August 28, 2008

Midnight Meat Train (2008 film)

Directed by Ryuhei Kitamura. Written by Jeff Buhler. Based on the short story by Clive Barker.

Leon Kauffman is a young photographer trying to capture the heart of New York City. But, try as he might, he can't sell his work, so he and his waitress girlfriend struggle their way along. Until one night when he photographs a girl who goes missing and finds himself drawn into an ages old conspiracy.

I've been a fan of Bradley Cooper since Alias, so his stunning performance as Leon is no surprise to me. His eagerness and sincerity make it impossible not to worry when his growing obsession for the truth leads him to pursue violence and decay until they sink into his blood, taking away his ability to accept simple pleasures and joy.

Though Leslie Bibb is stuck in the typical girlfriend role of Maya, she gives her performance a depth of honesty I didn't expect. As is typical in films of this type, she sees Leon pulled deeper and deeper in, and her respect for his passion turns to resentment. It dawns on her early that happiness is hard to find in this city, and Leon is the closest she feels she can get, so she'll be damned if she lets him go.

Also along for the ride is Brooke Shields as a sultry and sharp investor who takes an interest in Leon's work. Though they setup some deeper possibilities, none of it is explored as she pretty much disappears from the picture. And Roger Bart is almost completely wasted as Leon's friend Jurgis, who comes off as nothing more than a basic sidekick who pops up when the story requires.

Despite a few snags, the first three quarters of the film are quite good, playing up the overwhelming enormity of the plot Leon finds himself in and the cancerous obsession that pushes him forward, right into the face of a menacing butcher played by Vinnie Jones.

Vinnie Jones is Vinnie Jones. You need a big scary dude, Vinnie is your man. And I'm not knocking him because he does do it well, but isn't the sight of him brutalizing people becoming a little too common place? A little... obvious?

And brutalize people he does. I'm shocked this managed to sneak by with an R rating and wonder if my theater somehow snagged an unrated cut. There's slashing, hacking, smashing, people getting their heads pounded in or torn off. And the film doesn't suggest these things, hiding them behind cuts or clever angles. No, it shows them to us in full view. For example, there's a shot of a man facing the camera as a steel meat hammer drives into the back of his skull, his eyeball popping out and viscera pouring from his mouth and nose... all in slow motion. Though there's a few bits where I think it would have been stronger to imply rather than show, I'm not complaining about the violence. It's all properly within the context of the material. Just be warned.

And then there's the ending...


In the end of the film, we learn this conspiring group of humans have been feeding people to carnivorous creatures in a deep cavern beneath the city. Why? There's no real explanation. No context. And on top of it, they go so overboard with further brutality to the lead and his love, to the point where all the emotions of the moment are squandered. Everything so beautifully set up comes to naught.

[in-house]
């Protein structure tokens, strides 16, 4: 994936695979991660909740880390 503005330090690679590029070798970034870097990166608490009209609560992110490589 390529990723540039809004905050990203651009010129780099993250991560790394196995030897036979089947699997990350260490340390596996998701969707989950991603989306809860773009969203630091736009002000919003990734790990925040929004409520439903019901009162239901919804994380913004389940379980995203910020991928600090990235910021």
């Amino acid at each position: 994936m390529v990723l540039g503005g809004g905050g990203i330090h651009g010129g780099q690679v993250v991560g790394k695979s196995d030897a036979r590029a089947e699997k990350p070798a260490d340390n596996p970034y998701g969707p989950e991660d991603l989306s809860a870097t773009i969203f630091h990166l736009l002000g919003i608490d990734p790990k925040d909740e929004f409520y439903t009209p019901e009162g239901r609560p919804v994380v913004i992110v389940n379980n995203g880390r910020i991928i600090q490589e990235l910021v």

In the original story, the creatures were intelligent, part of an ancient, Lovecraftian race who ruled the lands before humanity. They all serve a giant, pulsating mass whose tendrils soak upward into the ground beneath the city streets. The heart. The parasite. Slowly leaching away all life within its grasp.

That's imagery. That's meaning. Here, all we get is some shambling cannibals and the freaky driver.

To toss another thought into the pot, what if they'd done away with the supernatural ending altogether? Would it be a different story? Possibly. Would it be weaker? Depends on execution.

Hear me out. What makes the first three quarters work so well is the sense of this situation getting under Leon's skin, taking root, building into an obsession... a hunger. He kills the butcher, only to take the man's place, as the butcher had with the killer before him, and the killer before him, and so on an so on, further linking the neverending chain of violence. And what if they actually had been mixing the human meat in at the processing plant, feeding the midnight stragglers to the hungry masses of the city?

Sure, it's a bit more of a symbolic twist on the story, but it could have worked better than what we get here.

In the end, it's still an interesting adaptation of a striking short story which, while not entirely successful, does go a little deeper into the meanings behind and effects of brutality than the average horror film. Would it have been successful in theaters? I have no doubt it would have pulled in $8 million on the opening weekend, like most films of its type, but repeat viewings would likely be squandered by the sloppily executed ending.

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